This book draws on a wide range of practical examples to describe how conflicts within organisations are traditionally managed and the complementary conflict management methods that can be employed. Stephan Proksch clearly explains these innovative methods and their potential applications. The central focus is on mediation as an effective form of conflict resolution. Discussion and questioning techniques as conflict management tools are explained in simple and concise terms.
Annotation, Conflict Management is an easy-to-read and high-powered tool for understanding and managing conflict situations. Conflict can spiral out of control, but if you understand how the spiral works you may be able to prevent it from even beginning. In this book you will find many options for managing conflict, including: planning goal setting compromise mediation Expert communicator Baden Eunson also takes an in-depth look at negotiation skills. He offers a visual and fresh approach to the work of strategies and tactics, negotiation styles, the importance of listening and questioning skills, the reasons why the location of negotiation can affect its outcome, and why the phrase 'win-win' is not a cliché but a technique for success
The issue of armed conflict management was first mentioned in the inaugural issue of the Journal of Conflict Resolution in 1957, when Quincy Wright wrote that the resolution of international conflict can be facilitated by national government efforts "to prevent tensions for arising and aggravating disputes […] among nations. Such resolution can also proceed through the application of appropriate methods of negotiation, inquiry, mediation, conciliation, arbitration, judicial settlement […] and the coordination of measures to prevent aggression." However, there was remarkably little emphasis on studies of negotiation, mediation, or interstate bargaining before the mid-1970s. A more concerted focus on managing armed conflict began in the mid-1970s, and the 1990s and 2000s saw an explosion in the number of published quantitative studies on conflict management, driven in part by the significant growth in data collection projects on interstate conflict management. Over the past half-century, quantitative studies have identified the factors that promote the use and success of interstate conflict management. It should be noted that a lot of the usual suspect variables in the conflict literature, such as power parity, democracy, rivalry, and contiguity, appear in conflict management analyses as well. Yet the dialogue between these two literatures is often limited. On the other hand, conflict management courses typically organize themselves around the dependent variable, examining different forms of conflict management techniques (good offices, mediation, conciliation, arbitration, adjudication, etc.). Progress will be made on both fronts when we start thinking about these processes in a unified framework.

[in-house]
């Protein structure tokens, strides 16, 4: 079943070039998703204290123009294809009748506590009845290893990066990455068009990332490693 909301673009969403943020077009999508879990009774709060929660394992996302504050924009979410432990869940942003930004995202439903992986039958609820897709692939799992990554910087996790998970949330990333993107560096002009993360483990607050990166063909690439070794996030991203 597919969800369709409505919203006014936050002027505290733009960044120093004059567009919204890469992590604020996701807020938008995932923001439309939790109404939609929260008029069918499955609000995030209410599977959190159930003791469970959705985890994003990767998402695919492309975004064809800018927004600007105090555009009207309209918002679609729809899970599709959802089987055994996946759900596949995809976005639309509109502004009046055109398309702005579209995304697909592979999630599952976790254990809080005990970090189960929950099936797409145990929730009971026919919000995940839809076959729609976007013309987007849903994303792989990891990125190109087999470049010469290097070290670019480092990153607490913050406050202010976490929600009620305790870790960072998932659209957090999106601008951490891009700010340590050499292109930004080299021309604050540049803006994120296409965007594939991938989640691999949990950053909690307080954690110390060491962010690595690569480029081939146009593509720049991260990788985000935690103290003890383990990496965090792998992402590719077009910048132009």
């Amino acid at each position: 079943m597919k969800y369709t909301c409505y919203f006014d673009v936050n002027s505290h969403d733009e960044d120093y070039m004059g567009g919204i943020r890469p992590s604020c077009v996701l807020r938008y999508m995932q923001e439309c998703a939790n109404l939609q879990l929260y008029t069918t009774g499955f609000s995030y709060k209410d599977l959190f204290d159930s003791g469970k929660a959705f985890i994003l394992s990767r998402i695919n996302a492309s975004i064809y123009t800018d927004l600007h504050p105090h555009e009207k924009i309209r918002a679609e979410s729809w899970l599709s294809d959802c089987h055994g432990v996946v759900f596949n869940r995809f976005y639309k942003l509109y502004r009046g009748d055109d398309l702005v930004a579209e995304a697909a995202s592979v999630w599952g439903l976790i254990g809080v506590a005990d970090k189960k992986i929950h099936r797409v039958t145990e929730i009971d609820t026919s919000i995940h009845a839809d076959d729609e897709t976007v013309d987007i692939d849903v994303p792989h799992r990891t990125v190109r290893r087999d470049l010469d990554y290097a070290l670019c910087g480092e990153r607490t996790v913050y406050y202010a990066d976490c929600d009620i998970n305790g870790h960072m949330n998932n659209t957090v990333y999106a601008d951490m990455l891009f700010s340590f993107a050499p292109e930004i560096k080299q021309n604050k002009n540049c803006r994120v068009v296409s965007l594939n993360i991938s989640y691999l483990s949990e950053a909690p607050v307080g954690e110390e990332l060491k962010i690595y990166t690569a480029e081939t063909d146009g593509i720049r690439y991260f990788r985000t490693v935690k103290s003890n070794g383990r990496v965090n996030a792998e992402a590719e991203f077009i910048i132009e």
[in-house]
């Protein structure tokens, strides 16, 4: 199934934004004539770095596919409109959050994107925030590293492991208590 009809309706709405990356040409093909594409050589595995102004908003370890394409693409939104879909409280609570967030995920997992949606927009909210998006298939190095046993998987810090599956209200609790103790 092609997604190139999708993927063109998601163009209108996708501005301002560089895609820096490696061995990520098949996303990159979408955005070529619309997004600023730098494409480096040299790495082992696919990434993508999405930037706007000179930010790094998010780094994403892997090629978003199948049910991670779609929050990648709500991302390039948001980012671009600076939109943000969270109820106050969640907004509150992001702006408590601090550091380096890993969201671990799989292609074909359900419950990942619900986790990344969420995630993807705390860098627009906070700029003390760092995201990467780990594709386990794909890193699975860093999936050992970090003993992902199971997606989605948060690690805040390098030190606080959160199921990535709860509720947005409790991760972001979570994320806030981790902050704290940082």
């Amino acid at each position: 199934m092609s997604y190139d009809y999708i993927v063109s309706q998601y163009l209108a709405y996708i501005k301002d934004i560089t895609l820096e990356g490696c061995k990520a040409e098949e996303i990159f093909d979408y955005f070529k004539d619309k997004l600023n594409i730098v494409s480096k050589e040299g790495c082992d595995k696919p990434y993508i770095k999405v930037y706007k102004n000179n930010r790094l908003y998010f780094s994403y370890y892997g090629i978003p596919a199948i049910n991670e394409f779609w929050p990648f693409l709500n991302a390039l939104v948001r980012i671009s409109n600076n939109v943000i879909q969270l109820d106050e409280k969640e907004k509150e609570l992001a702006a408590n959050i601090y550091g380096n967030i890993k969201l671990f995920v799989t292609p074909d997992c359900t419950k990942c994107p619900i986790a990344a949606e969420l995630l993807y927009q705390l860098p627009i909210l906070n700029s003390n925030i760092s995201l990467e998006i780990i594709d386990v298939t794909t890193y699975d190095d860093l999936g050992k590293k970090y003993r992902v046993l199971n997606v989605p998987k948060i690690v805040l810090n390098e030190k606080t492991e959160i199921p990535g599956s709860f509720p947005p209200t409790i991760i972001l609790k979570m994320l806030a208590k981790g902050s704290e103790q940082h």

Existing IR studies have underlined how much International organizations’ strategies have evolved. The most obvious transformation is the increase of networked forms of conflict management arrangements such as simultaneous peace operations, ad-hoc coalitions, joint programs or joint opinions. These forms of interventions, characterized by the co-involvement of several types of actors challenge both realistic views of third parties’ cooperation in conflicts and methodological approaches of this phenomenon. In this paper, I propose to use the new Database on Inter-Organizational Relations in Conflicts (DIORc) in order to compare, with a social network perspective, the interplay between inter-governmental organizations in two conflicts. The aim of the paper is twofold: first, the network perspective is used to open the black box of multipartite intervention. Cooperation is designed as an affiliation network where ‘actors’ represent the IGO’s institutions (parliaments.) and ‘events’ are conflict management activities in which actors are involved. Secondly, this paper seeks to contribute to the understanding of cooperation in peace and conflicts. The contemporary conflict management doctrine is based on a comprehensive approach that includes two aspects: First, all the dimensions of a conflict should be addressed and second, institutional overlapping should be avoided through the division of labor between conflict managers. However, analysis of the level of coordination temper the comprehensive argument, suggesting that collaborative advantage rather linked to legitimacy than efficiency. Second, following Putman (2000)’s distinction between ‘bridging’ and ‘bonding’, this paper shows that transorganizational actions occur more frequently between homogeneous groups of institutions than across divers groups.